Lev Mamuya is Runner-Up in the Annual Writing Competition; both will receive a paid writing internship, mentorship and a cash prize
The San Francisco Conservatory of Music (SFCM) today announced the winners of the 2022 Stephen and Cynthia Rubin Institute for Music Criticism. Emery Kerekes, a graduate of Yale University, was chosen by a panel of leading national music critics to receive the $10,000 Rubin Prize in Music Criticism for demonstrating outstanding promise in music criticism.
Lev Mamuya, a graduate of Harvard University and the New England Conservatory of Music, was selected as runner-up and will receive a $1,000 award.
As part of the Rubin Institute’s mission to advance and maintain qualitative discourse on music, the two cash prizes are intended to support further endeavors in the field of music criticism.
“Emery and Lev really stood out among an exceptionally talented and diverse cohort,” said Opera Canada and Artsfile writer and panelist Natasha Gauthier. “The panel congratulates them and we can’t wait to see the work they produce in the future. But we’re confident that a bright future awaits all our fellows, whether they choose to pursue a career in music criticism or in another field.”
The awards were announced at the Institute’s closing ceremony today. It was held for the first time inside SFCM’s new Bowes Center.
In addition to the cash prizes, Kerekes and Mamuya will be offered internships with the San Francisco Classical Voice (SFCV), a major Bay Area music publication. As part of SFCV’s Emerging Writers Program, the interns will write one review a month from wherever the writers are based in the country and will work under the mentorship of some of SFCV's most highly accomplished music critics.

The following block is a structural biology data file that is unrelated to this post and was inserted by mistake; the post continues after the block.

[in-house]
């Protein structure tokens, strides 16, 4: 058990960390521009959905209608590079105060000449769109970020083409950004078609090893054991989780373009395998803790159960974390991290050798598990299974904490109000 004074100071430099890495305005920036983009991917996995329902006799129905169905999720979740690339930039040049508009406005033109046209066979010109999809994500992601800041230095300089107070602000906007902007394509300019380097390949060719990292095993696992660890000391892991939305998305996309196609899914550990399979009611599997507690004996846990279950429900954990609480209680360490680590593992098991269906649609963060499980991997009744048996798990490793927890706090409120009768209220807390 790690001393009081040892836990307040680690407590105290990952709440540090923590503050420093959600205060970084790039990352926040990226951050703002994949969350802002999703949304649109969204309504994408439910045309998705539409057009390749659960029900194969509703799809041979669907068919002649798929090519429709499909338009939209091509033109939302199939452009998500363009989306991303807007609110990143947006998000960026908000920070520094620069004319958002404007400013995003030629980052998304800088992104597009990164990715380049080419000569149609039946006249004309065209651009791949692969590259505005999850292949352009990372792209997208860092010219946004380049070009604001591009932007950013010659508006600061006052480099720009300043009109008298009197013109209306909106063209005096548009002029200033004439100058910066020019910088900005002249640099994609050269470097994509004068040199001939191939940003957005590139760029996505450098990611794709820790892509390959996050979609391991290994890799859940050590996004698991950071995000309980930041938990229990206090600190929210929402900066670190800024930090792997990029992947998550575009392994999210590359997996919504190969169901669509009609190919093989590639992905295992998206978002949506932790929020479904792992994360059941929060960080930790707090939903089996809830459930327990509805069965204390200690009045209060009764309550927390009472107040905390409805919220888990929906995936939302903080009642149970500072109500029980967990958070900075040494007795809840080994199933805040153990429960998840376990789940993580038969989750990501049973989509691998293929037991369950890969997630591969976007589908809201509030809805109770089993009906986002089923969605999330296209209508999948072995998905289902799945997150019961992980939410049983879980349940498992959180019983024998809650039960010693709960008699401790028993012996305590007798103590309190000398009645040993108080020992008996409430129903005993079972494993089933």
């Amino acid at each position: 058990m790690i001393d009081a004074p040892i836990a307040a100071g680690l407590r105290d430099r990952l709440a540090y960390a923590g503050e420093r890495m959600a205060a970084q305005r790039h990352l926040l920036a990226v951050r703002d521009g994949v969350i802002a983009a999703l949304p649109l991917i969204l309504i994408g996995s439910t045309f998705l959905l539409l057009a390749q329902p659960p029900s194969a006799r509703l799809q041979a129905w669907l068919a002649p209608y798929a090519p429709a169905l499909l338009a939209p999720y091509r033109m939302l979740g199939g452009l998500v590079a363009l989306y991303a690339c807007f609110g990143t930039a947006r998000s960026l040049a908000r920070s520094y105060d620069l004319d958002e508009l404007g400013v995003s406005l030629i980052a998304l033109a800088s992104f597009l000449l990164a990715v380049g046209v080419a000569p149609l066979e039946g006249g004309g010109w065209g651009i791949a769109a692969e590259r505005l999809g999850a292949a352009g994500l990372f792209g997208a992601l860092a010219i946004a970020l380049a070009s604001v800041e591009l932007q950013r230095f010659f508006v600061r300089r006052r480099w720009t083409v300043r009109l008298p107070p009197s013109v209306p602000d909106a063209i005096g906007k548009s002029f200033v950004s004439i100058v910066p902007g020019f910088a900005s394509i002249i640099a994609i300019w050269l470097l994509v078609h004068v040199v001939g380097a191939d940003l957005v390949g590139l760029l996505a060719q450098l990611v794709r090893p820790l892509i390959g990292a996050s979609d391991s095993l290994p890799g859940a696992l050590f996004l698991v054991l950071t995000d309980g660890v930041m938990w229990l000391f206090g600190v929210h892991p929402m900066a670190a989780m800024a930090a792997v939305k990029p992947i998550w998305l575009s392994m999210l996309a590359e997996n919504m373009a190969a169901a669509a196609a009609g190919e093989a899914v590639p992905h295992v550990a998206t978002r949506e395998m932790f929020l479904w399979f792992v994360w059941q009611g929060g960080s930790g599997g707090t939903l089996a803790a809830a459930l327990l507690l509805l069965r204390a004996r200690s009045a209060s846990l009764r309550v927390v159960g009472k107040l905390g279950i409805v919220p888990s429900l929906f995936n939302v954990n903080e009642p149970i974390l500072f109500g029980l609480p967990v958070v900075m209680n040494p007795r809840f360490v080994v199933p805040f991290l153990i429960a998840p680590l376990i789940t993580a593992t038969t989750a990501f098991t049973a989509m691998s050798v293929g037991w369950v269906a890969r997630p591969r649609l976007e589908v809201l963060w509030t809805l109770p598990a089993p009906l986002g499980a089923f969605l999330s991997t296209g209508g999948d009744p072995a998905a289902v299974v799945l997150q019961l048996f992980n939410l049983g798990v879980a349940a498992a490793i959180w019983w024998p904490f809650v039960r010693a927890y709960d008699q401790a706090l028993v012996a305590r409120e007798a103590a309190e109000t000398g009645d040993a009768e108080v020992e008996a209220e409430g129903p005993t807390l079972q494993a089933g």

The two winners were chosen out of 18 fellows selected for this year’s convening.
“This year’s class was a stand-out as we drew individuals from across the nation,” said SFCM President David Stull. “They are not only outstanding writers but believers in the future of music and in their ability to contribute on an ongoing and permanent basis. I am deeply grateful to Steve Rubin for his tremendous support of this program.”
“I was participating in the Rubin Institute for the first time, and it was inspiring to witness the talent and dedication of all the fellows, and how much they grew in just a few days,” said Zachary Woolfe, classical music critic for the New York Times. “Our deliberations were lively because of just how impressed we were by so many of these young critics; we can't wait to read many of these names as bylines in the years to come.”
Full details on the Rubin Institute for Music Criticism, including biographies for this year’s fellows, concert programs, and more may be found at the Institute’s website.
The Rubin Institute for Music Criticism, the $10,000 Rubin Prize in Music Criticism, and the $1,000 Runner-up Prize is made possible by the generosity of Stephen Rubin.